Last year, THE ARTS+ was launched as a new meeting place for the cultural and creative industries. This year it is back – and will run parallel to Frankfurt Book Fair from 11 till 15 October. In the run up to the big event BookMachine and THE ARTS+ are organising an event in London. So here we interview Hendrik Hellige, Director of Business Development Arts & Visual Culture to find out more (this interview first appeared here).
1) What does the Business Festival have to do with publishing and the Frankfurt Book Fair? And what will attendees experience there this year?
I am relatively new to the Book Fair team. I came from an international design publisher and in March of this year took on responsibility for all projects related to visual culture and children’s books. At the moment, I am working closely with THE ARTS+ team in preparation for this year’s presence. I see in this festival a logical extension of modern publishing – but expanded to include all cultural and creative industries.
2) Is there any “internal” cohesion of this economic sector? Something which drives all creative and cultural industries?
The eleven segments of the cultural and creative industries all differ greatly, but also have one thing in common. They are all about content. Whether architect, fashion designer, head of a collection or even publisher – they all create or curate unique content. This service represents a significant and valuable commodity that we can use even more effectively today thanks to new technologies and media. We want to break the boundaries of “traditional” ways of consuming content and point the way to new possibilities for their conveyance and thus pave the way for a commercial use.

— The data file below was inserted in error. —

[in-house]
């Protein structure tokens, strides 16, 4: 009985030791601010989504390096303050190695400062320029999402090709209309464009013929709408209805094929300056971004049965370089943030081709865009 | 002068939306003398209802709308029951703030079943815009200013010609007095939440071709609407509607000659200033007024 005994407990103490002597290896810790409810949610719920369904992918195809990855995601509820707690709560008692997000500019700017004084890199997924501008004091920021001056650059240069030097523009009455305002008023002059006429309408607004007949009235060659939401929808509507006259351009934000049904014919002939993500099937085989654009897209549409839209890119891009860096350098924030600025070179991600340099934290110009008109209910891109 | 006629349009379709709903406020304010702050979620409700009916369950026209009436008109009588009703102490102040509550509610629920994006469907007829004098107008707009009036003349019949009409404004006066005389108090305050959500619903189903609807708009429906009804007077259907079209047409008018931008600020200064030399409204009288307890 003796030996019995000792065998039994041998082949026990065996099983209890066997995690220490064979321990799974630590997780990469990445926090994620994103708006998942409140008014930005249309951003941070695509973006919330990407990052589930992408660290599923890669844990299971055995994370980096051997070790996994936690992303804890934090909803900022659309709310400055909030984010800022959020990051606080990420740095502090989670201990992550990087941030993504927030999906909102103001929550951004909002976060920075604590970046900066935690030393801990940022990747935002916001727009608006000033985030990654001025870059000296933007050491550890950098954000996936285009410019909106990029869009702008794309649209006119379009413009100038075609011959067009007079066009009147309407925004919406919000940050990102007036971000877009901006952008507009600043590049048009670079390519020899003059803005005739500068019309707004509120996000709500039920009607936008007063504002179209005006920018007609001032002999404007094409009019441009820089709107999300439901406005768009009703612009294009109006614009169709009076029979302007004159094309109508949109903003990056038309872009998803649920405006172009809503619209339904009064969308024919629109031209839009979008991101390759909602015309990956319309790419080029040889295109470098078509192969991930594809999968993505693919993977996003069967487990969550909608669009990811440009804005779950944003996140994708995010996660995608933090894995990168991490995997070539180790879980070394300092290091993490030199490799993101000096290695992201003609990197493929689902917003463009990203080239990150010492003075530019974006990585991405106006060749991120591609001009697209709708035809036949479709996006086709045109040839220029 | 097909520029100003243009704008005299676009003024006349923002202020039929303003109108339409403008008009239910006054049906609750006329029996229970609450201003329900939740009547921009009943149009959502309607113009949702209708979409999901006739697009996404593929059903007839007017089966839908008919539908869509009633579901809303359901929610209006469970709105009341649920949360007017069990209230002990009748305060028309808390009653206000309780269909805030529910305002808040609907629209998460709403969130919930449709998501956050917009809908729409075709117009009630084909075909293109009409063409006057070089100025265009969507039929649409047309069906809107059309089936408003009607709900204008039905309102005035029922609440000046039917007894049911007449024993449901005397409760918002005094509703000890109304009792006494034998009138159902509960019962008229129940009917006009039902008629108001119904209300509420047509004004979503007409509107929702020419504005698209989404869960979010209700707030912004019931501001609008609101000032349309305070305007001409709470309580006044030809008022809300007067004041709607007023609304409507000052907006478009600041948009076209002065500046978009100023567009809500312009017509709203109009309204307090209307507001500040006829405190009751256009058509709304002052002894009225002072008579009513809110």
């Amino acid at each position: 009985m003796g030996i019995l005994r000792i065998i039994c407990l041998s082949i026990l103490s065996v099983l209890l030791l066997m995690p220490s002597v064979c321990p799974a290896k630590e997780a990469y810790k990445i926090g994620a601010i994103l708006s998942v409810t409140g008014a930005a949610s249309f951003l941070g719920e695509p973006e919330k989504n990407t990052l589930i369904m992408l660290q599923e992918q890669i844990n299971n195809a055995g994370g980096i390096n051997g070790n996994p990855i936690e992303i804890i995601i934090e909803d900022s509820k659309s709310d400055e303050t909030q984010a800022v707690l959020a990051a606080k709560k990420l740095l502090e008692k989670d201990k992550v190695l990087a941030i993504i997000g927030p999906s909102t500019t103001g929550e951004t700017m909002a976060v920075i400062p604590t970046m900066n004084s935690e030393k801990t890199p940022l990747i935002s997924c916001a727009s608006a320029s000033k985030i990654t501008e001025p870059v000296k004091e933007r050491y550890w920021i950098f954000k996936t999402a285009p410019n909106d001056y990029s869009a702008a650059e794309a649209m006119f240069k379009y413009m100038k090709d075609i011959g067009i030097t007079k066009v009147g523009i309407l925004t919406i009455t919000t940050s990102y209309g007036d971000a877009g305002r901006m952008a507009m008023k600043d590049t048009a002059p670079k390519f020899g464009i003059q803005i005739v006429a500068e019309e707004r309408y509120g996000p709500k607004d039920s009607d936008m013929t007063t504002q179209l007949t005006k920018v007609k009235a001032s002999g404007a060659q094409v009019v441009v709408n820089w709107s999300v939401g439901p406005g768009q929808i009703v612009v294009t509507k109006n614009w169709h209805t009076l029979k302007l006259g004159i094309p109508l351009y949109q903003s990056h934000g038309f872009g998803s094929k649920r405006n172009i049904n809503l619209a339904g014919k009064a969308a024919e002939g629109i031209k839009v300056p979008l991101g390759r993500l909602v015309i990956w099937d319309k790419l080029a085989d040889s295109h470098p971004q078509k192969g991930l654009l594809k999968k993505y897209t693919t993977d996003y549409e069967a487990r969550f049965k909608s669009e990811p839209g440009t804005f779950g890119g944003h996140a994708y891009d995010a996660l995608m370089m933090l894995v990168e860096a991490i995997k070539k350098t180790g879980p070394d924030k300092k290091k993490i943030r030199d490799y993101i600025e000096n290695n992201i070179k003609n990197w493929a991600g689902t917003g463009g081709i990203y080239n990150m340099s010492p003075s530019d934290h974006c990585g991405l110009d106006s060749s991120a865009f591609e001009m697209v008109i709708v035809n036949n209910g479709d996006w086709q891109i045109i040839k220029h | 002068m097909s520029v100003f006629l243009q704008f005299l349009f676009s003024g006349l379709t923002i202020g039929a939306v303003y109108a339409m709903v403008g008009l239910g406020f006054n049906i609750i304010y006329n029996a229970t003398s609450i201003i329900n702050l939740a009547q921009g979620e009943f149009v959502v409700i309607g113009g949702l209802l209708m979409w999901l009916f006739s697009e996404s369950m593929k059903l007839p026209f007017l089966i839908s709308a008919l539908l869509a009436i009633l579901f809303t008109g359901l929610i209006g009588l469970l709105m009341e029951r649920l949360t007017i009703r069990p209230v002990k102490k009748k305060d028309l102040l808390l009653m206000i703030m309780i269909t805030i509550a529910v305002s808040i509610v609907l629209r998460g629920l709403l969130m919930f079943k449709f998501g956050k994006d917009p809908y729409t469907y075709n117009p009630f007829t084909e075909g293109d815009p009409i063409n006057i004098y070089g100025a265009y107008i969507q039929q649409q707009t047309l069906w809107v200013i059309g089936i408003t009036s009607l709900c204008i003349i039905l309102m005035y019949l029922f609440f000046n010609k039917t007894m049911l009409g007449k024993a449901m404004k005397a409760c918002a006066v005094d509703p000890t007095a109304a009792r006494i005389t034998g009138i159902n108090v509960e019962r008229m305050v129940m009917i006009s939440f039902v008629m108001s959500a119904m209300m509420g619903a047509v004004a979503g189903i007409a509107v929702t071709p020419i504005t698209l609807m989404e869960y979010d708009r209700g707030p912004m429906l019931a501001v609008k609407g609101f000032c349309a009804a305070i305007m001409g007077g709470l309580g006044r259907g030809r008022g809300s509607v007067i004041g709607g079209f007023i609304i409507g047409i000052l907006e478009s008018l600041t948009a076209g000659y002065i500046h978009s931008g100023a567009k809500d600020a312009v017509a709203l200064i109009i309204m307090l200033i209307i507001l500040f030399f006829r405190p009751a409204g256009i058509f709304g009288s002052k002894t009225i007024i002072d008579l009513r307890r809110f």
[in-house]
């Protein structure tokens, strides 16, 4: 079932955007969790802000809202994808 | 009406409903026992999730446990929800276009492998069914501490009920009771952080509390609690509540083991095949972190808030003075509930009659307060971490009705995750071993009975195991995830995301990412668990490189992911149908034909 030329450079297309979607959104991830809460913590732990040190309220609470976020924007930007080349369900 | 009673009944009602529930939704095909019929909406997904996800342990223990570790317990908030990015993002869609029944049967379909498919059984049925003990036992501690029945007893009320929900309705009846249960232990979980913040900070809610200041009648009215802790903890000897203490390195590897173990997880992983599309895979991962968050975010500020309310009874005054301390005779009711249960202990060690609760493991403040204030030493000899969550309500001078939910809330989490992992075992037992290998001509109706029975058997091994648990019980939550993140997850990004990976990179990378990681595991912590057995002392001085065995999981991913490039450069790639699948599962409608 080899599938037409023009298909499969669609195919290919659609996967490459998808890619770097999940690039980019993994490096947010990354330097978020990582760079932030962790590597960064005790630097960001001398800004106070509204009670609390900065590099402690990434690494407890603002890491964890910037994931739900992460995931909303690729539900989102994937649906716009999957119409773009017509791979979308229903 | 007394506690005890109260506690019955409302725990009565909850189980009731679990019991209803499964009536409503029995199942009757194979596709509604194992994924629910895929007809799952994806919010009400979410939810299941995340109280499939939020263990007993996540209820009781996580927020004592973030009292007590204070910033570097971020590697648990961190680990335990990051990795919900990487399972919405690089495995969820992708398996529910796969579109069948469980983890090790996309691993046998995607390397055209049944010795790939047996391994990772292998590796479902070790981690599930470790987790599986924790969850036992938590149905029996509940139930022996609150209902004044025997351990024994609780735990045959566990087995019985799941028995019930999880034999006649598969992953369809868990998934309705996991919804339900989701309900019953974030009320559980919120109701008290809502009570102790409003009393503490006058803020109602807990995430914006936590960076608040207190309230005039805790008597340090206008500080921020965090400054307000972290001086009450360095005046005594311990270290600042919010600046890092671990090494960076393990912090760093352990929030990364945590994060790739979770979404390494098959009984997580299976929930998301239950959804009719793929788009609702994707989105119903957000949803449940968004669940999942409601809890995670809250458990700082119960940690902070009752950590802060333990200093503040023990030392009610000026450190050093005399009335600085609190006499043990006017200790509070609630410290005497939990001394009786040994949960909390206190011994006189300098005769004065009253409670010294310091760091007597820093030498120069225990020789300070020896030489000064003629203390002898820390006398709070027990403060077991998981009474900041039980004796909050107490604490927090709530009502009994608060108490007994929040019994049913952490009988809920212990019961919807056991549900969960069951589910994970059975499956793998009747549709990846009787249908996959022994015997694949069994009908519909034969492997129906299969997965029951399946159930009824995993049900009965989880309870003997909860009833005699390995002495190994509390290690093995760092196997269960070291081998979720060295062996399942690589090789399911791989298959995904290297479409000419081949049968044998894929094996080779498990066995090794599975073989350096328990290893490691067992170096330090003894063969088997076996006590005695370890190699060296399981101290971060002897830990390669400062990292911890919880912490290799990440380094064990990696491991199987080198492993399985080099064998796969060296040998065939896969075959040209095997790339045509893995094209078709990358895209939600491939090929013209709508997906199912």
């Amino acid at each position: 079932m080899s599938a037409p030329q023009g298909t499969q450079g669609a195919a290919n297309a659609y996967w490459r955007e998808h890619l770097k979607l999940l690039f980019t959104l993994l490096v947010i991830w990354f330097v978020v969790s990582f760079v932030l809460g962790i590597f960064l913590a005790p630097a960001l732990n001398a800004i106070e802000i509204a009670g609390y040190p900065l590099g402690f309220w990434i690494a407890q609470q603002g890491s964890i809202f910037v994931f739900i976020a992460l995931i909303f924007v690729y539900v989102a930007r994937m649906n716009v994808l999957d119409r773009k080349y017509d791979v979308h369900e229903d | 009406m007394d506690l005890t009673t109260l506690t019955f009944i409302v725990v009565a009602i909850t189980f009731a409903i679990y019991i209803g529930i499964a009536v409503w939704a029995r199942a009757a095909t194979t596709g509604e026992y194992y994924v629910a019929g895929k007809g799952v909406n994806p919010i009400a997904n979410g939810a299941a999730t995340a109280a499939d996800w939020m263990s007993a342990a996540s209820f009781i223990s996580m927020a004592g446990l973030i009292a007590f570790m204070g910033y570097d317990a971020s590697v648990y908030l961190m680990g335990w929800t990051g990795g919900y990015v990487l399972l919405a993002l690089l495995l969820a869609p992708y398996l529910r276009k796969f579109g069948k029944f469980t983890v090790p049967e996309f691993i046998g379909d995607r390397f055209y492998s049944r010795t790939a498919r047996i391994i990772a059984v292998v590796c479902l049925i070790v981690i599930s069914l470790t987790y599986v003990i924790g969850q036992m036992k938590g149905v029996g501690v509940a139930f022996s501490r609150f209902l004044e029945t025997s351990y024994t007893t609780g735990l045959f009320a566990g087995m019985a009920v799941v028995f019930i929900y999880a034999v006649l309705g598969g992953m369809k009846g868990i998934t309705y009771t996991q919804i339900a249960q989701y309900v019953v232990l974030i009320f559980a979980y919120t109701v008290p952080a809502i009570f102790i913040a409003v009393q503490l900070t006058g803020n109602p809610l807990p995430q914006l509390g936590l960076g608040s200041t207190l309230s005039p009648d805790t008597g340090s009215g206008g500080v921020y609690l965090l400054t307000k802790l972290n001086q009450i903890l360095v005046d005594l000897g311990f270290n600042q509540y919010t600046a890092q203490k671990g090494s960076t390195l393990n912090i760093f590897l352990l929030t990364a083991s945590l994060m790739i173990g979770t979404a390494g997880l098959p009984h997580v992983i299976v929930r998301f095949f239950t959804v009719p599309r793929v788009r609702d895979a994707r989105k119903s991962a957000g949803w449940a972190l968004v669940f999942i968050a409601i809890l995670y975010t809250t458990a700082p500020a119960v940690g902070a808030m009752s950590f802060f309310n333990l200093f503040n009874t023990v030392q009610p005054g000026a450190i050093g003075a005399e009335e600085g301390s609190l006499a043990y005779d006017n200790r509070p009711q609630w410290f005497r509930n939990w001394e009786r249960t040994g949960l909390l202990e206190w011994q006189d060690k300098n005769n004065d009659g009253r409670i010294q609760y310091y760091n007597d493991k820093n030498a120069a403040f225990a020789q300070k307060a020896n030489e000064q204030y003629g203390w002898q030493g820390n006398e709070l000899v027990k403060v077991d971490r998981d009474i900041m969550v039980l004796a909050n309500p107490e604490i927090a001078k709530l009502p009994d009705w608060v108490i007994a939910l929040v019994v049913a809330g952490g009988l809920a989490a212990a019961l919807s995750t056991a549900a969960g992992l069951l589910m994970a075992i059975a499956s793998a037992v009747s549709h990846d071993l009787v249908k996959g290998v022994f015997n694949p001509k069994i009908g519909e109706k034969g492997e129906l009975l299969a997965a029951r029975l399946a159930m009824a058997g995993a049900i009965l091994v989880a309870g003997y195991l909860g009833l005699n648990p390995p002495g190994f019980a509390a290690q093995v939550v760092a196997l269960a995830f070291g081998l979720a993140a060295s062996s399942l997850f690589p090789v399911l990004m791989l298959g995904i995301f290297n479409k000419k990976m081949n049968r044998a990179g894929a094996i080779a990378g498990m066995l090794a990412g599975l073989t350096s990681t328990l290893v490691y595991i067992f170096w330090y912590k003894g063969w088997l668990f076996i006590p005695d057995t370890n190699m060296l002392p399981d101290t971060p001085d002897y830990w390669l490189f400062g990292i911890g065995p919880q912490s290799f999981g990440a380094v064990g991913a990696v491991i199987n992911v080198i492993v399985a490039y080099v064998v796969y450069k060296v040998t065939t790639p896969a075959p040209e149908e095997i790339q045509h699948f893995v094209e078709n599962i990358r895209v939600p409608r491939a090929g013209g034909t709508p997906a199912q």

3) What role does technology play for the future of the cultural and creative sector?
Many topics that, today, seem futuristic and are barely noticed will become the industrial standards of tomorrow. Just look at the development of the music industry – in just 15 years we went from physical recordings to digital music files, and from file sharing to streaming, and these resulted in new revenue models. With the e-book, for example, the digitalisation of publishing is just beginning and still developing. The production, distribution and reception of a digital book remain similar to that of a printed book. However, the multi-media revaluation and exploitation of content in the form of licensed transactions can become even more refined for the publishing market – as well as for the other cultural and creative industries – in line with the evolution of the entire creative landscape.
4) What do these developments mean for the role of the museum visitor?
At best, visitors to museums, exhibition spaces and galleries will become users of their content. The analogue perception is enriched by the digital, multi-media experience and sometimes even independent of time and location. This increases identification with the exhibition venue as a brand and can also be transferred to other branches of cultural and creative industries – as well as to the book market. Publishing houses are also increasingly becoming brands with their own resonance, captivating their customers with analogue and digital means, and becoming a part of their daily lives. Publishers become content curators. The publication products become multi-media carriers of attitudes and opinions – utopian places without space or time.
To find out more about The ARTS+ and to meet industry professionals who might be attending this creative hub, join BookMachine and the Frankfurt Book Fair team in London on Wednesday 5th July. Grab a ticket here.